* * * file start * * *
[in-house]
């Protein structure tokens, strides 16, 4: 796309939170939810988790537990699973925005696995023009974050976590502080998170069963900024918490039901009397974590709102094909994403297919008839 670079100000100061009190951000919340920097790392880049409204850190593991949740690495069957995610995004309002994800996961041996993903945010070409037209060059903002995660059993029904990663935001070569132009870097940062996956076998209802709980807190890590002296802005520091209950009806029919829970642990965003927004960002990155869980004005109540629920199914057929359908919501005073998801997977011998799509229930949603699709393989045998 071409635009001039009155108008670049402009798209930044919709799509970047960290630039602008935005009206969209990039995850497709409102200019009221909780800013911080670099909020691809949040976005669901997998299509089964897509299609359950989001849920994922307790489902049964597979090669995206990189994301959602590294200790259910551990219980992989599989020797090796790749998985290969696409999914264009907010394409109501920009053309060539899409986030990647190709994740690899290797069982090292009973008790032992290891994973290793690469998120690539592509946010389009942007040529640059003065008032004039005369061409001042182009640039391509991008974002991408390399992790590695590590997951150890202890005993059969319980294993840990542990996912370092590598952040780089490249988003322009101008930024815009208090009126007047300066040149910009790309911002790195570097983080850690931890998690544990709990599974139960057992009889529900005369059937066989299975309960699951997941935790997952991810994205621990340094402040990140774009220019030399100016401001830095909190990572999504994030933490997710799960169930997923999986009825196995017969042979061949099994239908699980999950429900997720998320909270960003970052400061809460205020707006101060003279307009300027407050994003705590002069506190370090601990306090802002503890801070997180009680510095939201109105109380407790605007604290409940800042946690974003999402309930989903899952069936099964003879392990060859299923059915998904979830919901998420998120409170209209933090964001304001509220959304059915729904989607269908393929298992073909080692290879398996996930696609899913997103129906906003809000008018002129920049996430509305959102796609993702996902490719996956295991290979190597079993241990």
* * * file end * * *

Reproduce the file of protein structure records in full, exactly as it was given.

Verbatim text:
[in-house]
């Protein structure tokens, strides 16, 4: 796309939170939810988790537990699973925005696995023009974050976590502080998170069963900024918490039901009397974590709102094909994403297919008839 670079100000100061009190951000919340920097790392880049409204850190593991949740690495069957995610995004309002994800996961041996993903945010070409037209060059903002995660059993029904990663935001070569132009870097940062996956076998209802709980807190890590002296802005520091209950009806029919829970642990965003927004960002990155869980004005109540629920199914057929359908919501005073998801997977011998799509229930949603699709393989045998 071409635009001039009155108008670049402009798209930044919709799509970047960290630039602008935005009206969209990039995850497709409102200019009221909780800013911080670099909020691809949040976005669901997998299509089964897509299609359950989001849920994922307790489902049964597979090669995206990189994301959602590294200790259910551990219980992989599989020797090796790749998985290969696409999914264009907010394409109501920009053309060539899409986030990647190709994740690899290797069982090292009973008790032992290891994973290793690469998120690539592509946010389009942007040529640059003065008032004039005369061409001042182009640039391509991008974002991408390399992790590695590590997951150890202890005993059969319980294993840990542990996912370092590598952040780089490249988003322009101008930024815009208090009126007047300066040149910009790309911002790195570097983080850690931890998690544990709990599974139960057992009889529900005369059937066989299975309960699951997941935790997952991810994205621990340094402040990140774009220019030399100016401001830095909190990572999504994030933490997710799960169930997923999986009825196995017969042979061949099994239908699980999950429900997720998320909270960003970052400061809460205020707006101060003279307009300027407050994003705590002069506190370090601990306090802002503890801070997180009680510095939201109105109380407790605007604290409940800042946690974003999402309930989903899952069936099964003879392990060859299923059915998904979830919901998420998120409170209209933090964001304001509220959304059915729904989607269908393929298992073909080692290879398996996930696609899913997103129906906003809000008018002129920049996430509305959102796609993702996902490719996956295991290979190597079993241990």